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Game Development: Where To Start

by Connor Addis on 01/15/18 11:35:00 am

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The following blog post, unless otherwise noted, was written by a member of Gamasutra’s community.
The thoughts and opinions expressed are those of the writer and not Gamasutra or its parent company.

 

If you are an avid video game player, a game developer is probably your dream job. Whenever you choose the desired icon, put on your headphones, and click “play”, a journey into a new world begins. But doesn’t it look awfully complicated?

When I first started playing video games, it seemed as if it took thousands of people to build my favorite realms. Game development looked like something out of a fantasy book.

After doing loads of research, I realized that game development is not as crazy as it seems. All you have to do is start. So where do you start? I’ll tell you what I did and maybe you’d want to follow.

1.    Ask The Right Questions

It usually takes several people to develop a high-profile computer game. An all-in-one game developer has to have the following skills:

  • Design – Come up with the story and make sure it’s possible to implement.
  • Animation  - Animate the graphics and draw the characters.
  • Programming – Do the actual coding to make the game work.

Can you do all three? With the right tools, you may. Especially, if you are not planning to create anything complicated. Just don’t be surprised when you need to learn a bunch of new stuff.

2.    Learn How to Program

What? Really? You’ve never used to a programing language to write “Hello World” before? You are in for some exciting learning. In order to create a game, even a simple one, you need to learn how to code. There is nothing special about game programming; it’s coding – pure and simple. But it’s coding just the same.  The first thing you need to do before you proceed further is to learn basic programming. The below programs can help you do it.

Consider learning Lua. It’s one of the simplest programming languages to learn and it can be very useful on your game development path. Some people think you can do it under an hour. I concur.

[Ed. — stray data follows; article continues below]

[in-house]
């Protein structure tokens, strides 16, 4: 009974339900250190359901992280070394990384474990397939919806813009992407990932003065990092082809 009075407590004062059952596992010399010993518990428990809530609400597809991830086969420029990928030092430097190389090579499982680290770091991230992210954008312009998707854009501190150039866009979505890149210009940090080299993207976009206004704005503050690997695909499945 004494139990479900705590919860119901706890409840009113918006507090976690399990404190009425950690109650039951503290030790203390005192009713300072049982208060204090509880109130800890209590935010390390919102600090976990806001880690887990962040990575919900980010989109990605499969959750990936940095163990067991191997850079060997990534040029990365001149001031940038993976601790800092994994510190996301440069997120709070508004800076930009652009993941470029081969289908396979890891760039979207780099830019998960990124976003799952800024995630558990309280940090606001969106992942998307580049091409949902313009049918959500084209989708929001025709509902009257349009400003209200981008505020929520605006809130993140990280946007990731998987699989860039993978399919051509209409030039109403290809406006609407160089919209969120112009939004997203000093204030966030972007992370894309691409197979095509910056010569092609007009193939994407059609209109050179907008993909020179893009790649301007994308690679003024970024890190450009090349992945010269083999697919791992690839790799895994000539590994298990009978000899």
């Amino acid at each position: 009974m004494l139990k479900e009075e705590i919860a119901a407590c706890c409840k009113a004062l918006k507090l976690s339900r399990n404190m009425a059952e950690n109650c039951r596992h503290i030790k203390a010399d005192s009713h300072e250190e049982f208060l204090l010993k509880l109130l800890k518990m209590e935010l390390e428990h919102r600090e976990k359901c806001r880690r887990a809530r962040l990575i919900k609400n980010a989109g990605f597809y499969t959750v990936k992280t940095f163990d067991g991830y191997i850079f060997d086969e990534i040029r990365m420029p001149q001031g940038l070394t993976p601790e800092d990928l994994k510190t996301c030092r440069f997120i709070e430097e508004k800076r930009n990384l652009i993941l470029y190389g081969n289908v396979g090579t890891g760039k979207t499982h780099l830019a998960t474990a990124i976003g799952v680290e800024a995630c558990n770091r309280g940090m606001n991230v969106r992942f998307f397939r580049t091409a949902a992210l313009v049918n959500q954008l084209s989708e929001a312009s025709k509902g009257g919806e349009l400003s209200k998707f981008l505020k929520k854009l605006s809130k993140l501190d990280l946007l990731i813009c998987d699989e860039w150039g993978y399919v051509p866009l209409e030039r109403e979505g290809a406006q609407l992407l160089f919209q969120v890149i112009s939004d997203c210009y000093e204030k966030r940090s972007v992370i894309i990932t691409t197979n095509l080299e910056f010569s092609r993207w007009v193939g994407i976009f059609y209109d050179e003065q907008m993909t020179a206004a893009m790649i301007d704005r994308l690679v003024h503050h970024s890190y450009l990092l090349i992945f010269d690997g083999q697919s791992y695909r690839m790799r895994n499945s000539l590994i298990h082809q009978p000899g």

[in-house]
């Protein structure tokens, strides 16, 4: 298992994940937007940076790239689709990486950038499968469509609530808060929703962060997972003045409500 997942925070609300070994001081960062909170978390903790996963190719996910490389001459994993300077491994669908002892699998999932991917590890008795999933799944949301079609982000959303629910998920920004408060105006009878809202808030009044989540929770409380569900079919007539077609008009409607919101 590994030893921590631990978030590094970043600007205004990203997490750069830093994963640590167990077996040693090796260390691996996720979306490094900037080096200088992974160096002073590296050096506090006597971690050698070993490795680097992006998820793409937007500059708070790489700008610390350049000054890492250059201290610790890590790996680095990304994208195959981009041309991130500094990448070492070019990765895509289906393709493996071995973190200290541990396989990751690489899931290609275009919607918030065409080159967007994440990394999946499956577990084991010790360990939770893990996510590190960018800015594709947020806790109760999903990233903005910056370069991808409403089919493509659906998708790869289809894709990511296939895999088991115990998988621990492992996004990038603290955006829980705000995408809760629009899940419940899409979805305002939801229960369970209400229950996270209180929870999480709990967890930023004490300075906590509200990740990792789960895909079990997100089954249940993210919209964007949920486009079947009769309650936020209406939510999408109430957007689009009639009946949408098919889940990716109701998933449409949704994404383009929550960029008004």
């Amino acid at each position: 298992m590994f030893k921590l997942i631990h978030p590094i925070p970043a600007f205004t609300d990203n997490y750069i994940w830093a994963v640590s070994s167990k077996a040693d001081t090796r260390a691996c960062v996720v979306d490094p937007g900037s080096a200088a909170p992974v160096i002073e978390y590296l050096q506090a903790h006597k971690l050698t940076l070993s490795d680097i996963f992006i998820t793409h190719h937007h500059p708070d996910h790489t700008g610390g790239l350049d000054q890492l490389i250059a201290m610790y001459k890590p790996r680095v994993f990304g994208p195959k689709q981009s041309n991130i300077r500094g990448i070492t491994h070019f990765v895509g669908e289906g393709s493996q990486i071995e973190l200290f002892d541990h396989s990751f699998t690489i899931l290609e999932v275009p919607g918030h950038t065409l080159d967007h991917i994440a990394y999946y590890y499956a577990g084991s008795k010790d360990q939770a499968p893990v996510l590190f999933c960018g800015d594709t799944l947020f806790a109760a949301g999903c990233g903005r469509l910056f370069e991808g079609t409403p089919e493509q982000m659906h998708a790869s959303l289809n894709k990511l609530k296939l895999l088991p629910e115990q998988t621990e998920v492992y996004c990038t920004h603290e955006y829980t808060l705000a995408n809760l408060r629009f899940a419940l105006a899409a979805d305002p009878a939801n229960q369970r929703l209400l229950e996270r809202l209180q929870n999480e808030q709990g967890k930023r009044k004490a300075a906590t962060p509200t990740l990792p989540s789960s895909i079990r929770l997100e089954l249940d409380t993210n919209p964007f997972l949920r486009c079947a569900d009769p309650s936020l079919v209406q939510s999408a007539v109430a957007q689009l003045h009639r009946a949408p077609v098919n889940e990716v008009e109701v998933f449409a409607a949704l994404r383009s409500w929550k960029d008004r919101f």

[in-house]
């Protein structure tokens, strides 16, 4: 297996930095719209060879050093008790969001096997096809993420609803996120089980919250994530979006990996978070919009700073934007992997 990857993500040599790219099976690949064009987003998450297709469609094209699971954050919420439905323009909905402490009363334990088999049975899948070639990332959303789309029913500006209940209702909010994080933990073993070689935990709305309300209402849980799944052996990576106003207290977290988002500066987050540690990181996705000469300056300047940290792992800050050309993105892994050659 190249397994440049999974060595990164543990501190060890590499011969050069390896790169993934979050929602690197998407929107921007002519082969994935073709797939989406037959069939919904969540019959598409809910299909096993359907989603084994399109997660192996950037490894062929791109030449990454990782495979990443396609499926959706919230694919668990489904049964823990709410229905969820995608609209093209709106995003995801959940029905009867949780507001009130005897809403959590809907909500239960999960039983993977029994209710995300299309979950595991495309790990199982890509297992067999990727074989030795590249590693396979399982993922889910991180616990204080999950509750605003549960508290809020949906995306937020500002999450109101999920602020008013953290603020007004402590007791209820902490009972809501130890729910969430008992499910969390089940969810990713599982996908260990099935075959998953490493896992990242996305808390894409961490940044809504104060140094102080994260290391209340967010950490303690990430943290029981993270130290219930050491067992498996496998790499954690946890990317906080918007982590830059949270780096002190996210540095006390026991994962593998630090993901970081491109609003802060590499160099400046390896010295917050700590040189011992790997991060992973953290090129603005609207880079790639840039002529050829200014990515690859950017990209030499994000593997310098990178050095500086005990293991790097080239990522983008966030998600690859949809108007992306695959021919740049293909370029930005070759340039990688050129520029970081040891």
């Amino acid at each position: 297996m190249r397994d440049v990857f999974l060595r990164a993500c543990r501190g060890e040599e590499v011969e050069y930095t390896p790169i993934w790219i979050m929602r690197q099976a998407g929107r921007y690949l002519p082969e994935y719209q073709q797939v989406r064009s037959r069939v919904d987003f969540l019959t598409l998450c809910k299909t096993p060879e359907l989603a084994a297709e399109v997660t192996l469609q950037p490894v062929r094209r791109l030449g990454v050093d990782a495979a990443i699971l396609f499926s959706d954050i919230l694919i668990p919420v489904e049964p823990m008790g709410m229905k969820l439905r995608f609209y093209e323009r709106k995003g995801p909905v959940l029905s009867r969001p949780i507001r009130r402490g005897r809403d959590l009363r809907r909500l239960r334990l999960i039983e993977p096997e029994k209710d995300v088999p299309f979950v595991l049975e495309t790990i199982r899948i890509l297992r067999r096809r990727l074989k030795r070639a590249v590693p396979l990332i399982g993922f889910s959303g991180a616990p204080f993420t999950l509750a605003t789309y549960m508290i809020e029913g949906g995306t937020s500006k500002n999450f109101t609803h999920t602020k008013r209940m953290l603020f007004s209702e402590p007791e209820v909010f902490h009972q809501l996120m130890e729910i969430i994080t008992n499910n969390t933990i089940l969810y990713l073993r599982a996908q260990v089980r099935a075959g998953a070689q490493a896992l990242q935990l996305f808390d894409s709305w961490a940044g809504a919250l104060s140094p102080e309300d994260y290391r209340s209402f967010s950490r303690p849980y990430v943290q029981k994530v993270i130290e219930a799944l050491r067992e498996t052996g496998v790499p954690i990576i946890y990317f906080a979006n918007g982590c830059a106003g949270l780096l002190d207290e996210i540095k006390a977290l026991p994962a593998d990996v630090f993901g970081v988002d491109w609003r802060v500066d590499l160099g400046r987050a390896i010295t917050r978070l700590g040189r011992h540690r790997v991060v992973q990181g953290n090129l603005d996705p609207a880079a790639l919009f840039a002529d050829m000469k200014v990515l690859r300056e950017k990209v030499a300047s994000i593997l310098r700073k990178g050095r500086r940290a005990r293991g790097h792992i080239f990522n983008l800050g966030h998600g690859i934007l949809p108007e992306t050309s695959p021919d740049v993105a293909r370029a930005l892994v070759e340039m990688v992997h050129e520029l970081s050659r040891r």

3.    Start Fast, Start Simple

Another important thing about creating a game is to start doing it. As soon as you grasp the coding basics, start using them fast. Jump in. I hope you understand that the first game you’ll make will not be Fallout 6. It will be something utterly simple. Allow yourself to practice and make mistakes. That’s the only way you’ll actually learn something.

Set the right goals. Your main goal is to finish a game. Your first game will not be much better than Pong. If you don’t stop halfway and end up creating a game, even a simple one, you’ll do better than 90% of amateur game developers.

4.    Use The Right Tools

Knowing which tools to use when you are developing your first game, can help you reach your small (I hope you realize that they should be doable) goals.

  • RPGMaker VX – This tool is 10 years old but it’s still an amazing way to create an RPG game without too many coding skills. However, it’s not free, but it has a trial version.
  • Scratch – This tool can help you learn coding. It was designed for high school kids but went way beyond a kiddie exerciser. If all you know about game development is that it’s your dream, this program can help make it a reality.
  • CraftStudio -  If you think you can handle a challenge, this program can help you design interesting games. The level is more intermediate than beginner.
  • Quest – Can help you develop text adventure games. This can be a good place to start if you want quick results.

More advanced tools:

  • Wrike – Helps you keep all the work in one place and coordinate the team effort.
  • Visual Studio – Can help you develop any kind of application/service.
  • Verification Software (phone and address validators) can help you protect your game realm from unwanted users.
  • Game Maker Studio – Advance game-making studio for high-profile games.

5.    Find Graphics And Sounds

If you are not a professional designer and animator, you’ll need to search the internet for some graphics and sounds for your new game. It’s sort of tough due to the copyright issue. So you need to find some freebies or pay for the copyright.

A few websites to get good game graphics:

You can find a good list of animation and graphics libraries right here.

6.    Test Your Creation

Any game developer should have a testing team. It can be your mom, your kid, your uncle or your best friend. You’ll never see some of your mistakes until someone points them out for you. A good testing team should consist of at least two people. By watching them play and hearing their feedback, you can improve your creation.

If you can’t find anyone to do it for you, consider choosing a few game developing forums, where fellow developers (like me) can give you a helping hand. Check out a few of them below:

In fact, reading such forums should be an integral part of your game development process. Many of the questions can be answered there. Register on a couple today and make a few posts in order to look more respectable when you need to ask tough questions in the future.

7.    Don’t Stop

If you’ve finished at least one game, you are on the right track. If you like it, don’t stop. The amazing game realm has a lot of fun stuff to offer. Good luck!

 


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